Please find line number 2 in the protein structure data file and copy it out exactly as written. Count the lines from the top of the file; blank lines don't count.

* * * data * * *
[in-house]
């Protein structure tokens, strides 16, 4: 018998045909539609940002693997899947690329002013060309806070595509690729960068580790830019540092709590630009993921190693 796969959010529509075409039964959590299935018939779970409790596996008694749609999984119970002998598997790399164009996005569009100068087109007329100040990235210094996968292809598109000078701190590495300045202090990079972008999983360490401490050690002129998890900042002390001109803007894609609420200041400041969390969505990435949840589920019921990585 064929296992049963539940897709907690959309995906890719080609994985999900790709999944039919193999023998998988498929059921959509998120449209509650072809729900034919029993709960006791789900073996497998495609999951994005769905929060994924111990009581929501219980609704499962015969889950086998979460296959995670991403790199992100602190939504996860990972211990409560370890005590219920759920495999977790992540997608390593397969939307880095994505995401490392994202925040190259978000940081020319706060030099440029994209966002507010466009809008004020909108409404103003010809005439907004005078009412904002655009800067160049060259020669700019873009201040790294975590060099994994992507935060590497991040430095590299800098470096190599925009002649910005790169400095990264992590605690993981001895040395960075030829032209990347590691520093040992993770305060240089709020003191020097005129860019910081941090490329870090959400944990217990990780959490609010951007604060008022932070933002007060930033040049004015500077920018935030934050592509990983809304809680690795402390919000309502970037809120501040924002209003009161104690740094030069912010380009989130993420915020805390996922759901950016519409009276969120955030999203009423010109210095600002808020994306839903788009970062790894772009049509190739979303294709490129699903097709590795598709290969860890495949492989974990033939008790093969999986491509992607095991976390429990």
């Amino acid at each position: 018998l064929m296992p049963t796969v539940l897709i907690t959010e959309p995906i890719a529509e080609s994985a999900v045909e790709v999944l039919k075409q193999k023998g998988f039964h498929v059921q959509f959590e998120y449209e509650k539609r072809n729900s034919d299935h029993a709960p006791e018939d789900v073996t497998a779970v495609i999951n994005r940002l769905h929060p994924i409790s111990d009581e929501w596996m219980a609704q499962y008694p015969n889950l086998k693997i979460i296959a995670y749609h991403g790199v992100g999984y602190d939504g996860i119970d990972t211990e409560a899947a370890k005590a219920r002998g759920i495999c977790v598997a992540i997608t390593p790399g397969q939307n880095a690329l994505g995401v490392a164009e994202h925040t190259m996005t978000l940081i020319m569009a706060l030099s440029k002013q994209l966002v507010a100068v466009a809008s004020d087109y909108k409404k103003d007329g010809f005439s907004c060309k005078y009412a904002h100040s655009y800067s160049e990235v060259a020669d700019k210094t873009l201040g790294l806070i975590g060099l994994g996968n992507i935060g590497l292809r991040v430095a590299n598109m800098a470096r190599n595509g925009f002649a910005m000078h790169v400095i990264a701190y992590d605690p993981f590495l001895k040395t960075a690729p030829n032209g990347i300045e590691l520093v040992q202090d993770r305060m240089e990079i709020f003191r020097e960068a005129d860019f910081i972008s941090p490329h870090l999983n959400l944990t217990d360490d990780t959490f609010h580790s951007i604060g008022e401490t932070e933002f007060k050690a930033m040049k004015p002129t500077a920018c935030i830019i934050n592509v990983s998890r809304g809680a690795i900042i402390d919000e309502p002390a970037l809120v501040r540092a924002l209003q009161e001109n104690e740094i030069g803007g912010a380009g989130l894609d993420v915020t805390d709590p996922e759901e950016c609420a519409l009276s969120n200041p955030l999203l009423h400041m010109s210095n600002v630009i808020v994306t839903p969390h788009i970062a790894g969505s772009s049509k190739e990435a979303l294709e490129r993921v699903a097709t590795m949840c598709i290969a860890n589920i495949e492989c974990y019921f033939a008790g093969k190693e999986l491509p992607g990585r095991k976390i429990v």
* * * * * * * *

């Protein structure tokens, strides 16, 4: 018998045909539609940002693997899947690329002013060309806070595509690729960068580790830019540092709590630009993921190693 796969959010529509075409039964959590299935018939779970409790596996008694749609999984119970002998598997790399164009996005569009100068087109007329100040990235210094996968292809598109000078701190590495300045202090990079972008999983360490401490050690002129998890900042002390001109803007894609609420200041400041969390969505990435949840589920019921990585 064929296992049963539940897709907690959309995906890719080609994985999900790709999944039919193999023998998988498929059921959509998120449209509650072809729900034919029993709960006791789900073996497998495609999951994005769905929060994924111990009581929501219980609704499962015969889950086998979460296959995670991403790199992100602190939504996860990972211990409560370890005590219920759920495999977790992540997608390593397969939307880095994505995401490392994202925040190259978000940081020319706060030099440029994209966002507010466009809008004020909108409404103003010809005439907004005078009412904002655009800067160049060259020669700019873009201040790294975590060099994994992507935060590497991040430095590299800098470096190599925009002649910005790169400095990264992590605690993981001895040395960075030829032209990347590691520093040992993770305060240089709020003191020097005129860019910081941090490329870090959400944990217990990780959490609010951007604060008022932070933002007060930033040049004015500077920018935030934050592509990983809304809680690795402390919000309502970037809120501040924002209003009161104690740094030069912010380009989130993420915020805390996922759901950016519409009276969120955030999203009423010109210095600002808020994306839903788009970062790894772009049509190739979303294709490129699903097709590795598709290969860890495949492989974990033939008790093969999986491509992607095991976390429990």